Does Sugar Cause Diabetes? Here’s What You Need to Know
Diabetes is a serious, chronic illness without a cure. Medications and lifestyle changes can only treat it. Occasionally, certain surgeries can reverse its second type. It’s not curable. But it is preventable.
If you’re trying to prevent type 2 diabetes, you might find yourself wondering if the foods you love to eat are increasing your disease risk. The good news is, one specific food might not be the problem. You might not want to hear the bad news.
Does eating sugar cause diabetes? It might depend on where you get your sugar from. But in reality, the onset of diabetes and its possible causes are much more complicated than that.
What causes diabetes?
Possibly the hardest part about diagnosing diabetes is determining its root cause. Like many diseases, type 2 diabetes doesn’t always have an obvious trigger. The only factors doctors have to look at are those that may increase your risk of developing the chronic condition.
Some common risk factors for type 2 diabetes include:
- Physical activity
- Being considered overweight or obese
- Insulin resistance
- Family history and genetics.
Indirectly, sugar — in a way — can increase your risk of developing diabetes. Foods high in added sugars tend to be highly processed and contain unhealthy amounts of calories and saturated fat per serving. All these things combined can lead to weight gain, which can lead to diabetes.
Researchers believe that weight gain associated with excess calorie and nutrient intake triggers a unique stress response in your body’s cells. This response causes your cells to resist insulin — often a precursor to diabetes.
What causes high blood sugar?
“Eating too much sugar” might seem like the obvious answer here. And in some cases, this can contribute to dangerously high blood sugar. But for people with diabetes, elevated blood sugar levels can have many different causes. These might include:
- Not following their diet plan
- Not taking enough insulin
- Not taking their diabetes medication
- Taking certain other medications
- Dealing with physical or emotional stress.
If you don’t follow a set diet plan with diabetes, eating too many calories can be enough to cause a blood sugar spike. Everything you eat is converted into glucose (sugar). When your body can’t make enough insulin to pull that sugar out of your blood, that’s where it stays.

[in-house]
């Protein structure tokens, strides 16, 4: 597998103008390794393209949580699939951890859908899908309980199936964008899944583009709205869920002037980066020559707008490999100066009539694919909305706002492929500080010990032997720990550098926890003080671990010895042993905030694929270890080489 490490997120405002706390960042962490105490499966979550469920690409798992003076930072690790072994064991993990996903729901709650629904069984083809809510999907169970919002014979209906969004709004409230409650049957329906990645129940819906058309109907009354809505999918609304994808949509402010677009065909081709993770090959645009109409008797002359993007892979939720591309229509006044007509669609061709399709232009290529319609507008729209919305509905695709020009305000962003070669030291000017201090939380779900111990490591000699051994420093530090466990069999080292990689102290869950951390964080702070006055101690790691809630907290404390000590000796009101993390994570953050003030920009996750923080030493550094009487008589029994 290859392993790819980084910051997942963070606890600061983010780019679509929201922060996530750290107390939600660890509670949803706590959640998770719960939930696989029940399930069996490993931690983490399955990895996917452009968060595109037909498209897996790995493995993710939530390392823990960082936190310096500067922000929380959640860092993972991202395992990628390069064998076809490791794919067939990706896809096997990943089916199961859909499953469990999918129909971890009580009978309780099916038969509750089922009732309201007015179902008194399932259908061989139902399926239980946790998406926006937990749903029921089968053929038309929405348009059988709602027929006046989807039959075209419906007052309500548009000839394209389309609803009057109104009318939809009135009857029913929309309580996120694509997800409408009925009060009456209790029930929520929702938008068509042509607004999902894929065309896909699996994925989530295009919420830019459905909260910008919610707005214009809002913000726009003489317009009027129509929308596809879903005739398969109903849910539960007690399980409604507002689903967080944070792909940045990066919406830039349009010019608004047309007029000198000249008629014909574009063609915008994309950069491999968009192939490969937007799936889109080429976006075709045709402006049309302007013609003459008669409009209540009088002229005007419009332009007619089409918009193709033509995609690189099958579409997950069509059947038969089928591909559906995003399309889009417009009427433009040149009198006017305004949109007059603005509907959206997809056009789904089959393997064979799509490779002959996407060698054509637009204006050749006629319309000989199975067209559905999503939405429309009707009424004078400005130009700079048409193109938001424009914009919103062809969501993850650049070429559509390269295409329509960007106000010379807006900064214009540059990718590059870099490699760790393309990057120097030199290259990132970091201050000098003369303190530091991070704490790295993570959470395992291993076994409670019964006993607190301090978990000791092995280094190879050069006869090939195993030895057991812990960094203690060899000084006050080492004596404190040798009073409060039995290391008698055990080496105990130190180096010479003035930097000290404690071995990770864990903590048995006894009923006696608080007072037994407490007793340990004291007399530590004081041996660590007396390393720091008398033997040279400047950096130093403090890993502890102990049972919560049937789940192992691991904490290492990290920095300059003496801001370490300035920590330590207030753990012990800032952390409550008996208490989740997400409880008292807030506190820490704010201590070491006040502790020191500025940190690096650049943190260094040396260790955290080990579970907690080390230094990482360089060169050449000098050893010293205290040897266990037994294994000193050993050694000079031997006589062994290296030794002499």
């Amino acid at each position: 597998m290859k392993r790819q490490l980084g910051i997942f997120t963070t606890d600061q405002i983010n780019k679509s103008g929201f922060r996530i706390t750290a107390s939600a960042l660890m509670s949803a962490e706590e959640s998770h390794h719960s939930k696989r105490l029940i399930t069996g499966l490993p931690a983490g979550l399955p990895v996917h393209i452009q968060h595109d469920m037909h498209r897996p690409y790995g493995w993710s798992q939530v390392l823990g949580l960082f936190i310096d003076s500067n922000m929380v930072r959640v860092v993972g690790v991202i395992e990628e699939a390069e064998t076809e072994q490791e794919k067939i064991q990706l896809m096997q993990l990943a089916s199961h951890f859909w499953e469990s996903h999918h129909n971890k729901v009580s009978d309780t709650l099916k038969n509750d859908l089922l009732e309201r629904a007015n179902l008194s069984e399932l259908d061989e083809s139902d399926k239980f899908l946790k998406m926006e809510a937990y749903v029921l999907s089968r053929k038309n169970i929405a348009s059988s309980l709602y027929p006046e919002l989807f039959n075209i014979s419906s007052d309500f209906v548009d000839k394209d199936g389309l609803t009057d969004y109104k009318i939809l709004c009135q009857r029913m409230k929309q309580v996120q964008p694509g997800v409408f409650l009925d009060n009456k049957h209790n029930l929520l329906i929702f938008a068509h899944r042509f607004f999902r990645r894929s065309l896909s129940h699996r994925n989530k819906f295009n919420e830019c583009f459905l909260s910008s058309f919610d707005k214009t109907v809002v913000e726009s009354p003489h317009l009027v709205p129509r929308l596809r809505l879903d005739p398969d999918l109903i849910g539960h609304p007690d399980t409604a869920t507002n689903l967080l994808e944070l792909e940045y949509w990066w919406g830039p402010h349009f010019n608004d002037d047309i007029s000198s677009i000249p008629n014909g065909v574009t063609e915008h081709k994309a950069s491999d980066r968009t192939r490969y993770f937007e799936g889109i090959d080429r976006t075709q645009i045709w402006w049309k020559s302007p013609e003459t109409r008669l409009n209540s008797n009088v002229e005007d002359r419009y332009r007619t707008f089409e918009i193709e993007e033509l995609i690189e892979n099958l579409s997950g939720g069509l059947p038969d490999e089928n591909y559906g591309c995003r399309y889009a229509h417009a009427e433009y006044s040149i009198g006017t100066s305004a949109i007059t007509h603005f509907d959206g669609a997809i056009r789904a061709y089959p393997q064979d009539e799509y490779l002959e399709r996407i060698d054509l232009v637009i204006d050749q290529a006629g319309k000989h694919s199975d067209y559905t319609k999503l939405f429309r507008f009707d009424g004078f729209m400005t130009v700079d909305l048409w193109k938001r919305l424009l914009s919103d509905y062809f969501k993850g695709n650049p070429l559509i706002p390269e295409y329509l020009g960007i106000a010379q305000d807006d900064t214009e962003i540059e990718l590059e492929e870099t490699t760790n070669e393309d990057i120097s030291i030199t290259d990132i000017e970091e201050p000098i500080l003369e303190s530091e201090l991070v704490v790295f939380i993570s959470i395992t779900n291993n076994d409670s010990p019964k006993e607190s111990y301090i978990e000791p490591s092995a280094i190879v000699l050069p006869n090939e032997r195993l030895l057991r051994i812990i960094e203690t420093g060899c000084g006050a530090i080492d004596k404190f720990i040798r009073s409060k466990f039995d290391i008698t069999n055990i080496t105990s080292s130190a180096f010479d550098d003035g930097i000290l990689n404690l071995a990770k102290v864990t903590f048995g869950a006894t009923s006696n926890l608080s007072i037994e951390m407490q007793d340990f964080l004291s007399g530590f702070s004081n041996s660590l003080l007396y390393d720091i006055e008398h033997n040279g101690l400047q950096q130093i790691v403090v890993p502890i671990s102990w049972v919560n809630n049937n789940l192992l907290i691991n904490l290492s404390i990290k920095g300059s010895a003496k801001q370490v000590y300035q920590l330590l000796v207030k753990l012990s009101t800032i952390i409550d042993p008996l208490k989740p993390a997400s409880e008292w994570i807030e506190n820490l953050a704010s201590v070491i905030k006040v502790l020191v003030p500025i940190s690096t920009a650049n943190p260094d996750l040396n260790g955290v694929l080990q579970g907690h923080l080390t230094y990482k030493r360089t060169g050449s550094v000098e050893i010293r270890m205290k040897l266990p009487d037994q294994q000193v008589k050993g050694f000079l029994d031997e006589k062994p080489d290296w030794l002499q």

So even if you eat too many foods low and sugar, the result could still prove dangerous. This is why people with uncontrolled diabetes often need to attend nutrition counseling for the sake of their short- and long-term health — even if they’re not overweight.
Can you get diabetes from eating too much fruit?
Actually, it’s recommended that people living with diabetes include fruit in their diets just like anyone else. Some studies even suggest that a normal intake of fruit could lower a person’s diabetes risk.
But if fruit is mostly sugar, how is it good for people who can’t eat too much sugar? Fruit contains a type of carbohydrate called fiber. Eating more fiber can stabilize blood sugar and contribute to weight loss and control if added appropirately to a healthy diet.
However, experts do recommend that people with diabetes — and those looking to prevent it — avoid fruits that aren’t fresh or frozen, such as canned fruits, smoothies, or fruit juices. These contain high concentrations of added sugars that could raise blood sugar.
How to prevent diabetes: Foods to avoid
Don’t want to get diabetes — especially if it seems to run in your family? Watching what you eat is more important than you might think. Even though sugar doesn’t “cause” diabetes, foods that tend to be high in sugar (except fruit) also tend to be high in calories per serving.
Foods you’ll either want to eat less of or avoid altogether might include:
- Large amounts of any food
- Canned fruits and fruit juices
- Sweetened breakfast cereals
- White rice, pasta, and bread
- Crackers, cookies, and pastries
- French fries and potato chips
- Other packaged snack foods.
But it isn’t just about what you eat. Because physical inactivity is also a major risk factor, getting your workouts in can prove to be an important addition to your routine. Exercising regularly — at least five times per week — can also lower your risk of developing type 2 diabetes.
Even though sugar isn’t necessarily the root cause of the nation’s deadliest diseases, it still contributes to a person’s risk of various preventable illnesses. Eating too much of anything won’t end happily. Balance really is the key to living a life as free of disease as possible.
Check out The Cheat Sheet